Wainwright Marine Services Ltd.’s “Ingenika” tugboat went missing in the Garner Canal area south and east of Kitimat on Feb. 11, resulting in two deaths and the rescue of a third man. (Wainwright Marine Photo)
Tug union demands Transport Canada protect workers along B.C. coast and rivers

ILWU makes safety demands following the deaths of two men and the rescue of a third

A health worker holds a vial of AstraZeneca vaccine to be administered to members of the police at a COVID-19 vaccination center in Mainz, Germany, Thursday, Feb. 25, 2021. The federal state of Rhineland-Palatinate, start with the vaccination of police officers in internal police vaccination centers. (Andreas Arnold/dpa via AP)
B.C. officials to unveil new details of COVID vaccination plan Monday

Seniors and health-care workers who haven’t gotten their shot are next on the list

An investigation is underway after a man was shot and killed by Tofino RCMP in Opitsaht. (Black Press Media file photo)
Man shot and killed by RCMP near Tofino, police watchdog investigating

Investigation underway by Independent Investigations Office of British Columbia.

B.C. Supreme Court in Vancouver on Tuesday December 11, 2018. THE CANADIAN PRESS/Darryl Dyck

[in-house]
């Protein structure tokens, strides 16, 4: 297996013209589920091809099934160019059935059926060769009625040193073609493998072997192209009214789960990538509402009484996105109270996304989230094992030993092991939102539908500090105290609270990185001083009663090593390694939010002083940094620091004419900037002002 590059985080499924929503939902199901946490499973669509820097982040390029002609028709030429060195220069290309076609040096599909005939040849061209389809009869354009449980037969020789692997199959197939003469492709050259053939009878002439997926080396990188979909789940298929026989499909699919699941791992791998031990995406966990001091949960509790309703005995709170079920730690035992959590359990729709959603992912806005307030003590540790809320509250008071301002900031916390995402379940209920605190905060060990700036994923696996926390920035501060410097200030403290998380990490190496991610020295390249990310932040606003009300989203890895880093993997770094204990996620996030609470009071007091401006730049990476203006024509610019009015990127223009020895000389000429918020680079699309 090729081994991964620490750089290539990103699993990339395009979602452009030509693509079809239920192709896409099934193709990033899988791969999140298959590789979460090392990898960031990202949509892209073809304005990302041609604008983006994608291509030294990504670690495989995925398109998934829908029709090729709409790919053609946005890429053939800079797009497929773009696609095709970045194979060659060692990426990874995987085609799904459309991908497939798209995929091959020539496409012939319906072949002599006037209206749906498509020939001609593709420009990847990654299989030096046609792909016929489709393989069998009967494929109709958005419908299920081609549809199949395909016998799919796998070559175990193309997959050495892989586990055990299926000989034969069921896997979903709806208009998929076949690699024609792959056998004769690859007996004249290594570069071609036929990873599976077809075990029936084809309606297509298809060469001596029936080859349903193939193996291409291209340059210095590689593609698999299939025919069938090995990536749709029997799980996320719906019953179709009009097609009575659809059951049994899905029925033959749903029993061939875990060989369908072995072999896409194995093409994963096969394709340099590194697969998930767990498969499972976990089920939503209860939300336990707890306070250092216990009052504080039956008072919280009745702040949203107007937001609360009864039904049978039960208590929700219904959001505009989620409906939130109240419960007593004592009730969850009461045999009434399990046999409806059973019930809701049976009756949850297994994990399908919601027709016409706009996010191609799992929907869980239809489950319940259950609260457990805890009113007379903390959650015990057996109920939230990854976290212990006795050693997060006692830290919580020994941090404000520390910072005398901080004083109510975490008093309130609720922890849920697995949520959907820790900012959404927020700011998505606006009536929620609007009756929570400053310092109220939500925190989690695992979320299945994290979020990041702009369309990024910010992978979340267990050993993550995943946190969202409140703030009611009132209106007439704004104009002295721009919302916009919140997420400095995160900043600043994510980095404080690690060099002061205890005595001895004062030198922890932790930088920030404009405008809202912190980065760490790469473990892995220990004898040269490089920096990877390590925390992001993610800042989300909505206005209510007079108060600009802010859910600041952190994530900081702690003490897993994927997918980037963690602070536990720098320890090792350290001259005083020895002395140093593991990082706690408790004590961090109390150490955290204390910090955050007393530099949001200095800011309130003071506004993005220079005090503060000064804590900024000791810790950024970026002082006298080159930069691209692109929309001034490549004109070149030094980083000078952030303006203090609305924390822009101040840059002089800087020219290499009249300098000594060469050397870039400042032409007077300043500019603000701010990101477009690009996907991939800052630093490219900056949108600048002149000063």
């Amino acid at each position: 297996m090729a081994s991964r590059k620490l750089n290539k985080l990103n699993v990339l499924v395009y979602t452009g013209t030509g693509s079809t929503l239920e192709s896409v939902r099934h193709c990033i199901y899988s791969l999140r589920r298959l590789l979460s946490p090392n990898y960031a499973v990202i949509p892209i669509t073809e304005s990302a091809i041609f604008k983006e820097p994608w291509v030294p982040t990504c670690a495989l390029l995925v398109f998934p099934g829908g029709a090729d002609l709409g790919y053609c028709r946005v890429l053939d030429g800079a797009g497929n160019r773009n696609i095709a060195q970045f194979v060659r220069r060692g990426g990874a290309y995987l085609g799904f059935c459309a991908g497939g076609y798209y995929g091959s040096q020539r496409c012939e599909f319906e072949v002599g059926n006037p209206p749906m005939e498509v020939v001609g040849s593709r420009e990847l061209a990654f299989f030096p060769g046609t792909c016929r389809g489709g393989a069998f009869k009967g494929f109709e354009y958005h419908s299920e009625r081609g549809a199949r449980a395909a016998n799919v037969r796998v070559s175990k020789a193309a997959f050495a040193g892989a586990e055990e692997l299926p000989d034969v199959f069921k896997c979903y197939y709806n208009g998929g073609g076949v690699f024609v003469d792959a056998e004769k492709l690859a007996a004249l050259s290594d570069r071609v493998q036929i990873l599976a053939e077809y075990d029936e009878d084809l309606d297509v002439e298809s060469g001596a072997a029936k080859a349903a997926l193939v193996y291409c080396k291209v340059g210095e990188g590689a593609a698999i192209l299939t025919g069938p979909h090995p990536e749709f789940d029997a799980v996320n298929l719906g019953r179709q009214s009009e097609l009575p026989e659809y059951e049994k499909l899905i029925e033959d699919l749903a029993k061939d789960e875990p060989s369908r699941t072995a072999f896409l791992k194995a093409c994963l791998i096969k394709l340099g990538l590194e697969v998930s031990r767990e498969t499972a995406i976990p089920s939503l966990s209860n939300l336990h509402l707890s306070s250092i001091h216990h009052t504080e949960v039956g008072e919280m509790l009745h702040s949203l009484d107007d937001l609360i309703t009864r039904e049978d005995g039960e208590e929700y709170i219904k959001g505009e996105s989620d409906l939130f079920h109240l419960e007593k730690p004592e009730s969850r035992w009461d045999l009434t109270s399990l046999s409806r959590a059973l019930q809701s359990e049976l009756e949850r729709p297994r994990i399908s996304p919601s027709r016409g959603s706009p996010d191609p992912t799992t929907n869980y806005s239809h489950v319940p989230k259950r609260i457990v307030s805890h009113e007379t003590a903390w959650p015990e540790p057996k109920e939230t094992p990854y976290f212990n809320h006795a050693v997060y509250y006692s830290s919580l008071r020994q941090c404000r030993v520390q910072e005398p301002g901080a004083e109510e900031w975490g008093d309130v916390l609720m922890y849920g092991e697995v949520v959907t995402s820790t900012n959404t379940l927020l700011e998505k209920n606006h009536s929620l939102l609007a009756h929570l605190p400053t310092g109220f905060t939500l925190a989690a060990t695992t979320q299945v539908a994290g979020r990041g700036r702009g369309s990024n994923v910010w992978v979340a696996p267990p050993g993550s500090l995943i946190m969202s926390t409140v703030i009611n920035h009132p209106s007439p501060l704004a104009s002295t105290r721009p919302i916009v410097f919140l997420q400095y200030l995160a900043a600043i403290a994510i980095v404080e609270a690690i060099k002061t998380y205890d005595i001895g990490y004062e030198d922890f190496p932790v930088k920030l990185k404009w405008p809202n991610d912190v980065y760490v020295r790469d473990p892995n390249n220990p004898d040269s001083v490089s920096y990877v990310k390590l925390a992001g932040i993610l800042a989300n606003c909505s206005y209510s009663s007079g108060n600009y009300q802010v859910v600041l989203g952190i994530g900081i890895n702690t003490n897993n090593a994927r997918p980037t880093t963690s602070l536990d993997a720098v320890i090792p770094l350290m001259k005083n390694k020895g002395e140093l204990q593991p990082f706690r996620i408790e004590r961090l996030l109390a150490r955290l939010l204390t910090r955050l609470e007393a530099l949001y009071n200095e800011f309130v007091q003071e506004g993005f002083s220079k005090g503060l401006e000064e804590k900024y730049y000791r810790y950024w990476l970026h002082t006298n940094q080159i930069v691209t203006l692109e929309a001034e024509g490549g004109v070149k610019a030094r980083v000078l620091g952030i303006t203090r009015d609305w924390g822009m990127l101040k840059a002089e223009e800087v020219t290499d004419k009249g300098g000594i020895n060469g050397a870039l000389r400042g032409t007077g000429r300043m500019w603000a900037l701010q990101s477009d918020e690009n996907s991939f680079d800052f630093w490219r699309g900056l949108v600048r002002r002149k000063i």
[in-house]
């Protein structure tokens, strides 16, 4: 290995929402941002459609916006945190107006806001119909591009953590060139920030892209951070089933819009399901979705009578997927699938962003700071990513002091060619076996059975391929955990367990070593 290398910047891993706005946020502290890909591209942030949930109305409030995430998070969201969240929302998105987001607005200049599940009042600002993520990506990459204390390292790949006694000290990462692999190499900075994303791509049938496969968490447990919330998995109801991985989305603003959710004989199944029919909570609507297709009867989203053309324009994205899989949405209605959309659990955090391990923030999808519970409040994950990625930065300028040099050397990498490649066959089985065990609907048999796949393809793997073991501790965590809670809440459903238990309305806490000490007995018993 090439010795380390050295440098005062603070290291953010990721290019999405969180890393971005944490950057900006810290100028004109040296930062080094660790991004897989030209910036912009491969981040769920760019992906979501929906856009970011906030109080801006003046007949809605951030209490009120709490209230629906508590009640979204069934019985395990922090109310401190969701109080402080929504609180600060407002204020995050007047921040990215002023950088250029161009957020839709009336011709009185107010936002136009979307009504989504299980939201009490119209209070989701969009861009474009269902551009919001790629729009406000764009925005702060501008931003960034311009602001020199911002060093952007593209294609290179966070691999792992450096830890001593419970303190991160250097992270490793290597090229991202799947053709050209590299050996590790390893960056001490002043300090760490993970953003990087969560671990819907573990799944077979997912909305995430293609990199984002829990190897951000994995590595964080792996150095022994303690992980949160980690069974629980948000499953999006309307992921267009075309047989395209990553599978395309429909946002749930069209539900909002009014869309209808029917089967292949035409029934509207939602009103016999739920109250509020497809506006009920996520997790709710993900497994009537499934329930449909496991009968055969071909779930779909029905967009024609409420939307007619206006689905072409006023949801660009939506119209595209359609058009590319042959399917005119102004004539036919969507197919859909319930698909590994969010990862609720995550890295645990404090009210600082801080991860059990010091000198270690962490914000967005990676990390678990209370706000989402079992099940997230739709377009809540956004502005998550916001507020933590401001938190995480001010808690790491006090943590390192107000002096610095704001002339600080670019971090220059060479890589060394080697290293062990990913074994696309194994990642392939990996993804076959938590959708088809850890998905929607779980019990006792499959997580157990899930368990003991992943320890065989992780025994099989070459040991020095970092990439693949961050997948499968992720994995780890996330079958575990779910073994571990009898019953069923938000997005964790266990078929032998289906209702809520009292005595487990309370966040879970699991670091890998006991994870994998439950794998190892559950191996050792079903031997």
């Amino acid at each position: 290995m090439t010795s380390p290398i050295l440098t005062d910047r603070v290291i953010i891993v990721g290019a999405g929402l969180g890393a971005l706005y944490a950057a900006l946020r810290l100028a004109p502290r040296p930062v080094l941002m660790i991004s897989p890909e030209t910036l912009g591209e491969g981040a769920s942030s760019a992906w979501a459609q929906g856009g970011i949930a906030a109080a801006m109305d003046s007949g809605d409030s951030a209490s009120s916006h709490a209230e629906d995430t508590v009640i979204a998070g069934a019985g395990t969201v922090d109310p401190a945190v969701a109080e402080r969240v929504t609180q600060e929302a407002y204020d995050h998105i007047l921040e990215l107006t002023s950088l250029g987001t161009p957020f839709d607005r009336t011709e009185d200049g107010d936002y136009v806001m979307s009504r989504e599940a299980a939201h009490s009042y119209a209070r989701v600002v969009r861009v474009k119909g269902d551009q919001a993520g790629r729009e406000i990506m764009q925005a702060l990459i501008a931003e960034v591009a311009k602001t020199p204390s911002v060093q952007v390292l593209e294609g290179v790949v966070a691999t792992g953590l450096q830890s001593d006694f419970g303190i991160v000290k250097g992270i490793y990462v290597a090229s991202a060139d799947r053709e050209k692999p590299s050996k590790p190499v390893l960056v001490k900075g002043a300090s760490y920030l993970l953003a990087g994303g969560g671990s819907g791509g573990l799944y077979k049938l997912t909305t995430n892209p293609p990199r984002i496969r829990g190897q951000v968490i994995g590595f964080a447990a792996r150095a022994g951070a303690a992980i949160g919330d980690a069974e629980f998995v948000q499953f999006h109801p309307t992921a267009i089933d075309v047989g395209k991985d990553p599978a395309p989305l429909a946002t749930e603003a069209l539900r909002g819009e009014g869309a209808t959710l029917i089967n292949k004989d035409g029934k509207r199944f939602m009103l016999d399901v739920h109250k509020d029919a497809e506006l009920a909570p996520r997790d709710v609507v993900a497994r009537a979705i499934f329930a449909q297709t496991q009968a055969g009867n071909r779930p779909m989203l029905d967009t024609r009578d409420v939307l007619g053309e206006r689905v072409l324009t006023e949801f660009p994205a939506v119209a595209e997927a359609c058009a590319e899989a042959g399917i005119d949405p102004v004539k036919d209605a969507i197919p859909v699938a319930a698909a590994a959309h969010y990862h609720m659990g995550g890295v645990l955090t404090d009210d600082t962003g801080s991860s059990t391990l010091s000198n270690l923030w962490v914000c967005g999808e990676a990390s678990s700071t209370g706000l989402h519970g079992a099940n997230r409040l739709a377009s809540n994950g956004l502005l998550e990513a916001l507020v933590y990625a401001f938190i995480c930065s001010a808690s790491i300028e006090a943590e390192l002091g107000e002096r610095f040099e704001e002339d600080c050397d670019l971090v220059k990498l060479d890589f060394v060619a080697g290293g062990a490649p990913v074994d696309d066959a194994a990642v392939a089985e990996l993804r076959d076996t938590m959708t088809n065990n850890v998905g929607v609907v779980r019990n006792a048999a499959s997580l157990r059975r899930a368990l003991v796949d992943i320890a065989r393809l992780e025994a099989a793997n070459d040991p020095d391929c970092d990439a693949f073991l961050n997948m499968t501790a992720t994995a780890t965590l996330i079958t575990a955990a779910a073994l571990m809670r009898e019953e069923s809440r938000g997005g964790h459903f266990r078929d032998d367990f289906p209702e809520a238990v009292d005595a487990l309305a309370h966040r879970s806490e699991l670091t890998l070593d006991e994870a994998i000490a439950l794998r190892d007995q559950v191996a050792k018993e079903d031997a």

B.C.’s compromise on in-person worship at three churches called ‘absolutely unacceptable’

Would allow outdoor services of 25 or less by Langley, Abbotsford and Chilliwack churches

Baldy Mountain Resort was shut down on Saturday after a fatal workplace accident. (Baldy Mountain picture)
Jasmine and Gwen Donaldson are part of the CAT team working to reduce stigma for marginalized groups in Campbell River. Photo by Marc Kitteringham, Campbell River Mirror
Jasmine’s story: Stigma can be the hardest hurdle for those overcoming addiction

Recovering B.C. addict says welcome, connection and community key for rebuilding after drug habit

A Vancouver restaurant owner was found guilty of violating B.C.’s Human Rights Code by discriminating against customers on the basis of their race. (Pixabay)
Vancouver restaurant owner ordered to pay $4,000 to customers after racist remark

Referring to patrons as ‘you Arabs’ constitutes discrimination under B.C.’s Human Rights Code, ruling deems

Nanaimo children’s author and illustrator Lindsay Ford’s latest book is ‘Science Girl.’ (Photo courtesy Lindsay Ford)
B.C. children’s writer encourages girls to pursue the sciences in new book

Lindsay Ford is holding a virtual launch for latest book, ‘Science Girl’

Pig races at the 145th annual Chilliwack Fair on Aug. 12, 2017. Monday, March 1, 2021 is Pig Day. (Jenna Hauck/ Chilliwack Progress file)
Unofficial holidays: Here’s what people are celebrating for the week of Feb. 28 to March 6

Pig Day, Canadian Bacon Day and Grammar Day are all coming up this week

Most Read